As fish stocks dip, deputy minister tells fishermen to take up aquaculture

Deputy Agriculture and Agro-based Industries Minister Sim Tze Tzin says seafood farming can overcome the problem of overfishing.

GEORGE TOWN: Fishermen have been advised to take up seafood farming as supplies are depleting because of overfishing.

Deputy Agriculture and Agro-based Industry Minister Sim Tze Tzin said migration to fish farming or aquaculture can stem overfishing in the long run.

Sim said fishermen in the country catch close to one million tonnes of seafood yearly, and a recent assessment showed that fisheries resources have dropped by 4% on the west and east coasts of the peninsula.

“Malaysia is the 16th largest in captured fisheries, at 1.47 million tonnes worth RM10.8 billion. We are the sixth highest in Asean.

“The sustainable thing to do is to move away from captured fisheries towards aquaculture,” he said at the opening of the World Seafood Congress 2019 here today.

A fisheries department report had said recently that overfishing is likely factored by Malaysians’ appetite for fish. Malaysians are said to be one of the largest consumers of fish in the world, at 57kg per person each year.

The United Nations Food and Agriculture Organisation (FAO) has forecast total seafood depletion in the world by 2048. However, the Organisation for Economic Cooperation and Development (OECD) has predicted a 17% increase in fish production by 2025.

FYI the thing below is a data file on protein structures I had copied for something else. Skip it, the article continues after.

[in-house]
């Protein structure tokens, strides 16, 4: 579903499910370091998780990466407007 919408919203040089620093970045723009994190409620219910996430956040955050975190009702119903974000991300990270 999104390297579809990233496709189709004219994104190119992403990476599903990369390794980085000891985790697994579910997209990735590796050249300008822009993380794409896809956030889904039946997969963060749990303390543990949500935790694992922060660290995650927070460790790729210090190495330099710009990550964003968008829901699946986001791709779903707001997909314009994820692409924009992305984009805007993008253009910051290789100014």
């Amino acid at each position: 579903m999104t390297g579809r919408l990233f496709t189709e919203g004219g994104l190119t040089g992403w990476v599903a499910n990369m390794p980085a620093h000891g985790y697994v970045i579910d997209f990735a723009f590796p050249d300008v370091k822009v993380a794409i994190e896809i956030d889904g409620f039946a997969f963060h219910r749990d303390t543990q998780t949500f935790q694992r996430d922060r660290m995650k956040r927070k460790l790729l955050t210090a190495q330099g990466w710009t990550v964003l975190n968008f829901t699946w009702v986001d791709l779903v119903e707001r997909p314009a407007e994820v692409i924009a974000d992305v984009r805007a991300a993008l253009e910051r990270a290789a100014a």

Sim said Malaysia’s aquaculture industry is profitable, producing 427,022 tonnes of seafood worth RM3.04 billion a year, and standing 15th in the world and sixth in Asean.

He said the aquaculture industry includes fresh and processed fish (102,596 tonnes of freshwater fish worth RM728 million, and 21,460 tonnes of marine fish and prawns worth RM2.26 million), seaweed products (202,965 tonnes worth RM44.7 million) and ornamental fish (281 million pieces worth RM283 million).

He said the state governments can help by giving fishermen temporary occupation licences (TOLs) to kickstart their aquaculture projects.

Sim said Penang is one of the states with a 50:50 ratio of sea fishing and aquaculture, but other states are heavily skewed towards sea fishing.

He said Penang has more than half of the market share in the RM3 billion aquaculture industry. Its main commodity is the marine finfish, comprising seabass, grouper and snapper. Overall, Penang produced 47,742 tonnes valued at RM1.67 billion last year.

“The tail end of the Lekima typhoon has, however, caused losses of over RM15 million in damage nationwide,” he said.

Sim said that besides giving aid to fishermen, state governments must preserve mangrove forests to allow juvenile fishes to thrive.

He said more sea or marine parks should also be set up to prevent fishing.

Besides aquaculture, he said fishermen should consider going to the Indian Ocean to capture tuna, as Malaysia is allowed to fish for tuna under the Indian Ocean Tuna Commission (IOTC).

“Currently, Penang and Langkawi have been approved to land tuna. I feel the fishermen should also take the opportunity to do so,” he said.